Sulamith Goldhaber

Sulamith Löw Goldhaber’s pioneering work with particle accelerators put her at the forefront of a seismic shift in the research of particle physics. Goldhaber met her husband, Gerson Goldhaber, at Hebrew University in Jerusalem, and the pair earned their PhDs in physics at the University of Wisconsin, Madison, in 1951. Known as one of the best teams for studying nuclear emulsion technology, they pressed to use the Bevatron at Berkeley, the world’s most powerful particle accelerator, as often as possible, making vital early discoveries about the interactions of K- mesons and protons. Goldhaber’s presentation on heavy mesons and hyperons at the 1956 Rochester Conference marked an important shift in studying strange particles: before, most of the major discoveries came from physicists studying cosmic rays, but now particle accelerators offered more possibilities for observation and experimentation. In the early 1960s, she switched from nuclear emulsions to the newly discovered bubble chambers (filled with superheated liquids to track particles) and quickly became an expert in the field, making vital discoveries about resonant states of mesons. After her sudden death in 1965, Tel Aviv University began an annual memorial lecture in her name.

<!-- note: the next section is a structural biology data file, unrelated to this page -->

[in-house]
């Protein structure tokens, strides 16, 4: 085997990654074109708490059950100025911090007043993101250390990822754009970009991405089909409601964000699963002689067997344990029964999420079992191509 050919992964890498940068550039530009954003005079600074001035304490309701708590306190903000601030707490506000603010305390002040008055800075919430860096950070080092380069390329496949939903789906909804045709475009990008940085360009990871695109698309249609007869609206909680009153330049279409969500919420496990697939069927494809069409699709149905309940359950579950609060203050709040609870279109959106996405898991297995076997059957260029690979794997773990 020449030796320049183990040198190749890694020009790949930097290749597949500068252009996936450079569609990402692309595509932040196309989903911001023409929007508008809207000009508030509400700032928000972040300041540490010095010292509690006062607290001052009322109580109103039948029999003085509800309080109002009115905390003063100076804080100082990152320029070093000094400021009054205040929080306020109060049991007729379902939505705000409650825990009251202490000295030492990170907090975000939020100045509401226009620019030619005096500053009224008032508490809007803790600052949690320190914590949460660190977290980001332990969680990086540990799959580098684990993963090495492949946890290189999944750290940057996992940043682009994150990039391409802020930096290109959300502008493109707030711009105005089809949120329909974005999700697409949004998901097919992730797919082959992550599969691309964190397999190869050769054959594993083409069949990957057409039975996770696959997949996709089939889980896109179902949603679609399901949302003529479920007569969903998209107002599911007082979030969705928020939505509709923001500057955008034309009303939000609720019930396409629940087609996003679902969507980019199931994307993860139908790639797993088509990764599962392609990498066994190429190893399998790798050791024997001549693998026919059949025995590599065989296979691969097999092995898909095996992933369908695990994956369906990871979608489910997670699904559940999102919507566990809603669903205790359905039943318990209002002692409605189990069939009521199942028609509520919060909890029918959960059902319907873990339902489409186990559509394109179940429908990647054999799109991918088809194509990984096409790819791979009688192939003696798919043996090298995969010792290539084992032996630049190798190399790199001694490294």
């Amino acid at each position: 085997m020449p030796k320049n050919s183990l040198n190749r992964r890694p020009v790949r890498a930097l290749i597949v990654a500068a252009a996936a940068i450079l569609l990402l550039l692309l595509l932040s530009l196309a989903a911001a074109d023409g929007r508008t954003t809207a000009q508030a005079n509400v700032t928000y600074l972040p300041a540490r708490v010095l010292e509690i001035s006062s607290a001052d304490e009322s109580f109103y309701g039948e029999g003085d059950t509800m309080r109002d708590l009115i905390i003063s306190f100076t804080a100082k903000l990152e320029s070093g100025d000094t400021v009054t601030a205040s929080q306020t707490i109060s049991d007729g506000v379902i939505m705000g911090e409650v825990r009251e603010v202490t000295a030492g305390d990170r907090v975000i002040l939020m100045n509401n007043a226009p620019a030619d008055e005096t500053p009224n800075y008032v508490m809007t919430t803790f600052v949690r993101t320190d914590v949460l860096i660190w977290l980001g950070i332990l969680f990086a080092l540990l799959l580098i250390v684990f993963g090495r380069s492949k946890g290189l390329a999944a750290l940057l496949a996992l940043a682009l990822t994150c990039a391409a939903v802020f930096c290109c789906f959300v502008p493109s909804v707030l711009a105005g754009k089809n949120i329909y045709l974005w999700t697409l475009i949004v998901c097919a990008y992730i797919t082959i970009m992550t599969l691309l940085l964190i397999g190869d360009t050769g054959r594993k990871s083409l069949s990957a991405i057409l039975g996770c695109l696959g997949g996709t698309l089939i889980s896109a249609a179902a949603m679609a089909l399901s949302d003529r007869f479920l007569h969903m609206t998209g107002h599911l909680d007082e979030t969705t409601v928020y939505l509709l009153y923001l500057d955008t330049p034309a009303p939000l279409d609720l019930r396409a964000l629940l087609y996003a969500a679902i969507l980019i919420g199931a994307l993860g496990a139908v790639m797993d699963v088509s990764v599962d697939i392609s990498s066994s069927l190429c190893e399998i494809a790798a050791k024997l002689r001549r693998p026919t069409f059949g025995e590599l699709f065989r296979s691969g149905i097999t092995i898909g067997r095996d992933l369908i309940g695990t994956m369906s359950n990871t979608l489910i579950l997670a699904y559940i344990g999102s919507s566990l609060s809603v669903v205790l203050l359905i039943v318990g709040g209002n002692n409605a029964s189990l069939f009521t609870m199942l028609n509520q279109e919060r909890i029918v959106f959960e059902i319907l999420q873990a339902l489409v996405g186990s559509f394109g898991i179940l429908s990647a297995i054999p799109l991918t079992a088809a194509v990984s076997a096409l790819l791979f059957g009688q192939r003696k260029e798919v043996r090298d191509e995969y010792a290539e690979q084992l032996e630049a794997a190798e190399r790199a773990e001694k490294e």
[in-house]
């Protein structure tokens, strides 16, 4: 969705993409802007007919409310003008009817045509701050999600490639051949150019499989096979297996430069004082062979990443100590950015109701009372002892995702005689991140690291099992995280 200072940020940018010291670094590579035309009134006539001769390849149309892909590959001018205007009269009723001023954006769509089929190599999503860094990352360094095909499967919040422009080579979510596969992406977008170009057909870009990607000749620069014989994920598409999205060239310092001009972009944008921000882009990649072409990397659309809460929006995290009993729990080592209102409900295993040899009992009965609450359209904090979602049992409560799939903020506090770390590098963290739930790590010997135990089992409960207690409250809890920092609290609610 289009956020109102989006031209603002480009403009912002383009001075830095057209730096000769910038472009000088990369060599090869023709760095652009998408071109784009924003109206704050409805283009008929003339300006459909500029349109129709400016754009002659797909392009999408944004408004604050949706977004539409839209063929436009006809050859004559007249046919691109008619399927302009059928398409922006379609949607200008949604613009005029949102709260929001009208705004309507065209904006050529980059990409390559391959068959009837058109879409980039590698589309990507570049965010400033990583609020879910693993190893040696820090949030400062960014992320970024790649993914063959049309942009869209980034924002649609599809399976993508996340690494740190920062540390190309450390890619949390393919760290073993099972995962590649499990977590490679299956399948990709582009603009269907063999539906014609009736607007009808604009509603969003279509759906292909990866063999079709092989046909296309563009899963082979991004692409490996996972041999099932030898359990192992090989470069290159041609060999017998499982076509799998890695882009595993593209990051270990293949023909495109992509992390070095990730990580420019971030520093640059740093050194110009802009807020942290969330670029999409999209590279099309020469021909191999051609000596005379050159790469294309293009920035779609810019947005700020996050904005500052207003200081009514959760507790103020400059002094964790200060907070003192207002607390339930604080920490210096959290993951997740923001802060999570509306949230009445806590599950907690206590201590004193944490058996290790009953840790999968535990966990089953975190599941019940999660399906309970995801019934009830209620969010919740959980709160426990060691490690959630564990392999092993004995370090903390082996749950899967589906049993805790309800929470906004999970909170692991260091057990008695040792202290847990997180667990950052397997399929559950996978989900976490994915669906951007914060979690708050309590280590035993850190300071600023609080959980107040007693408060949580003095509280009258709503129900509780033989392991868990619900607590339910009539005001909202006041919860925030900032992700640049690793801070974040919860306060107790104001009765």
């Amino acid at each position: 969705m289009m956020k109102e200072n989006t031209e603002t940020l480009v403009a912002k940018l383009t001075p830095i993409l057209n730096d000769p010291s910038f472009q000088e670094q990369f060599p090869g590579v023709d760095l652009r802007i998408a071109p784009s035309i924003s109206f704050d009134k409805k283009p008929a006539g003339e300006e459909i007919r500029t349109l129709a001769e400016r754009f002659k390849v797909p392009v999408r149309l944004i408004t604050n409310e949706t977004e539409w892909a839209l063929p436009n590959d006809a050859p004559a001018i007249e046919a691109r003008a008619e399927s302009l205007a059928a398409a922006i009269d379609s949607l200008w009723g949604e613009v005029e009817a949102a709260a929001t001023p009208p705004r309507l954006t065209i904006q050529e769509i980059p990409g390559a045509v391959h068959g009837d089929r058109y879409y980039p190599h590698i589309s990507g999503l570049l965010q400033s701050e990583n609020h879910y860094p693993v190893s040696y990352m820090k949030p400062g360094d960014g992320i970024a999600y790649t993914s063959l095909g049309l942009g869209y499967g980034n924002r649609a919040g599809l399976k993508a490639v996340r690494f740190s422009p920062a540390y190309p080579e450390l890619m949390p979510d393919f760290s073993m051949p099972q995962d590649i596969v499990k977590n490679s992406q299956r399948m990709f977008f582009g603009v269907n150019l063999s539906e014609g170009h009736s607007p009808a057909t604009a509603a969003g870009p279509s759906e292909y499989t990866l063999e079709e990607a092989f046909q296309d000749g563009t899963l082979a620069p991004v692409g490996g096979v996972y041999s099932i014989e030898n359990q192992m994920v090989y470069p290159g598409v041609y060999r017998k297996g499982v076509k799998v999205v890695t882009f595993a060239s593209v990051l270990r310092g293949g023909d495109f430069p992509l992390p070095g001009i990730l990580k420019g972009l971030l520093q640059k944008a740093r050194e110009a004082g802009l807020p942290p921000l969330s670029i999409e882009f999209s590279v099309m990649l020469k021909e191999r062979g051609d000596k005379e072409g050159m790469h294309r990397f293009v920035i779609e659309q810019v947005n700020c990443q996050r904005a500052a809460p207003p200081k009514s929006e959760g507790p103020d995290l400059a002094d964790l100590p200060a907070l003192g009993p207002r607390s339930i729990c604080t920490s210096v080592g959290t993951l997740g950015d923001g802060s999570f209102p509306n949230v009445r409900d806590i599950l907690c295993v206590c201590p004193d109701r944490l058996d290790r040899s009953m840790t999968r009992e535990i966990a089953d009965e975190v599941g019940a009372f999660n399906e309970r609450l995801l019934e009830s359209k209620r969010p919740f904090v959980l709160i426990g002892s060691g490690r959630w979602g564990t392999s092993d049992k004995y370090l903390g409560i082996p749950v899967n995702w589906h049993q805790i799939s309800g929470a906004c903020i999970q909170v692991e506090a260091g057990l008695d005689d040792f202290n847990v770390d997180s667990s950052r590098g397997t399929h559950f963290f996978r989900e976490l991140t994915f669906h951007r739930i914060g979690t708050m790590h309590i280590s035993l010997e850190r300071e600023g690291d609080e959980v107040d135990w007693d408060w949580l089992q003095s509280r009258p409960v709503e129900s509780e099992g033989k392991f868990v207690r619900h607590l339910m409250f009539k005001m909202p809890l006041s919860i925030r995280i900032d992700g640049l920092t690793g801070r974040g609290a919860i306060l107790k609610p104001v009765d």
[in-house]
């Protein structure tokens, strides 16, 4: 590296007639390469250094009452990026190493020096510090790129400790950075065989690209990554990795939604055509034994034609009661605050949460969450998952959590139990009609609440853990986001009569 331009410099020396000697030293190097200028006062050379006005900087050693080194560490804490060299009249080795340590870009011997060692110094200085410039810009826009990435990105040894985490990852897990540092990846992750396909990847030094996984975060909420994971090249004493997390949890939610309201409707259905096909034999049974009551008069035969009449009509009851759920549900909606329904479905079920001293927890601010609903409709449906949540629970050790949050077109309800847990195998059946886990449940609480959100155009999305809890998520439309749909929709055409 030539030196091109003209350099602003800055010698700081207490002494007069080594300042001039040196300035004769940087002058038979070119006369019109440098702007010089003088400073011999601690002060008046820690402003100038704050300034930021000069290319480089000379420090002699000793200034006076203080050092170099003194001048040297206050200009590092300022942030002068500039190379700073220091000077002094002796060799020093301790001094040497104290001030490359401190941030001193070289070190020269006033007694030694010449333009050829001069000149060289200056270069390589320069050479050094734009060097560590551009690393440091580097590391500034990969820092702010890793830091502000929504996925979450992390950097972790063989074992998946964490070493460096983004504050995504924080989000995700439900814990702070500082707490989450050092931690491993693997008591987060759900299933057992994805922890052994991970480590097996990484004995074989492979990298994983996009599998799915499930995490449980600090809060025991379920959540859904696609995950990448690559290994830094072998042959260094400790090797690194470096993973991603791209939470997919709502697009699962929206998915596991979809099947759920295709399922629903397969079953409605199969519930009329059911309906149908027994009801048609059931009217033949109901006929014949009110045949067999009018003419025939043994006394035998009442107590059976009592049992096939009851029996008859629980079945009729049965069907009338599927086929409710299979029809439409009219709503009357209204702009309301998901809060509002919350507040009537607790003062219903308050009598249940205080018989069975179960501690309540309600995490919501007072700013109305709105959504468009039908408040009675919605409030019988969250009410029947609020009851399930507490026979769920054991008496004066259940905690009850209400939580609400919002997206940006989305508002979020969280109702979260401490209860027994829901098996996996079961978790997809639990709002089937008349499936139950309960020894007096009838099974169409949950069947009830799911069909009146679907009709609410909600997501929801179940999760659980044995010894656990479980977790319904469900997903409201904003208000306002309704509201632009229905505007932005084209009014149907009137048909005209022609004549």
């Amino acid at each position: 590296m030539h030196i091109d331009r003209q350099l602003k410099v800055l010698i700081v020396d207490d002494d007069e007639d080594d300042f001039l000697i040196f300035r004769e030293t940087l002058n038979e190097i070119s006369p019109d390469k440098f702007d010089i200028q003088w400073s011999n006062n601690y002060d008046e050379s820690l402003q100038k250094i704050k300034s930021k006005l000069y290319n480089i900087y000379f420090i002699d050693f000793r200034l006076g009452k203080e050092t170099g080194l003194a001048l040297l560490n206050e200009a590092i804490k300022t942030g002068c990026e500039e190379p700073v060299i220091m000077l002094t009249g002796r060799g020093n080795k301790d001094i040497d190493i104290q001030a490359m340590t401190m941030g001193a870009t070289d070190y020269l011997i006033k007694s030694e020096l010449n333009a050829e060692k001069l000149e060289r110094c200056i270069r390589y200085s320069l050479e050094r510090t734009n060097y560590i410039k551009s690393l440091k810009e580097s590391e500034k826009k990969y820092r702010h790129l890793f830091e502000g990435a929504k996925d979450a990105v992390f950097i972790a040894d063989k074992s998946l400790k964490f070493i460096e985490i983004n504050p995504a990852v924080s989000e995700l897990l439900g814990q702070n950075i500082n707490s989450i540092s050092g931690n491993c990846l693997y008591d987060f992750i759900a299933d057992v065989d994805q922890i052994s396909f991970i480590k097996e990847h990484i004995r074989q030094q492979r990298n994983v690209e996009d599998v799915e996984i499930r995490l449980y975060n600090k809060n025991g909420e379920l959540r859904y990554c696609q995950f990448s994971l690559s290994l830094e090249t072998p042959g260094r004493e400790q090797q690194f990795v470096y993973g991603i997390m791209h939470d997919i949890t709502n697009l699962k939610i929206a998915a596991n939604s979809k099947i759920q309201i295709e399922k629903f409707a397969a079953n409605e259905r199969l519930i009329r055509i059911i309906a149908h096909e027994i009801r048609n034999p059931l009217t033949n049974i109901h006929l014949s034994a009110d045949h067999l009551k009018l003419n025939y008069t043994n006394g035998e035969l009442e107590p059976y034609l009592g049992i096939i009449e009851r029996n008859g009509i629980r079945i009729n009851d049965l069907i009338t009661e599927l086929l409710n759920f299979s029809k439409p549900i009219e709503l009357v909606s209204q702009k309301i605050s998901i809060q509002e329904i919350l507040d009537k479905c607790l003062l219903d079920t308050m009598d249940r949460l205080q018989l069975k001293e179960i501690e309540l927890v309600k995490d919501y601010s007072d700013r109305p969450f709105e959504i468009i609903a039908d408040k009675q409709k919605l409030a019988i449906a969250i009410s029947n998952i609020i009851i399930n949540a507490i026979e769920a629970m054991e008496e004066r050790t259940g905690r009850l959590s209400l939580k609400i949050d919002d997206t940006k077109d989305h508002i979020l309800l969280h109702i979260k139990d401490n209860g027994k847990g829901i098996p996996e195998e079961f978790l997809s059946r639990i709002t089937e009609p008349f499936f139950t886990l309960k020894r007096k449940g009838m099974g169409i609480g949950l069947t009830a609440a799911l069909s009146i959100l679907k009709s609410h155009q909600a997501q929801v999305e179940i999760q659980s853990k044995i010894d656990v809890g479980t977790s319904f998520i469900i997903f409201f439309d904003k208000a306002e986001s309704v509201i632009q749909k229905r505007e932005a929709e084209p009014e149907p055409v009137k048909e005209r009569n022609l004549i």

Topics: Physics, Technology

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Sulamith Goldhaber sits at her desk, October 18, 1963.
Courtesy of Lawrence Radiation Laboratory, University of California, Berkeley
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Jewish Women's Archive. "Sulamith Goldhaber." (Viewed on October 30, 2020) <>.


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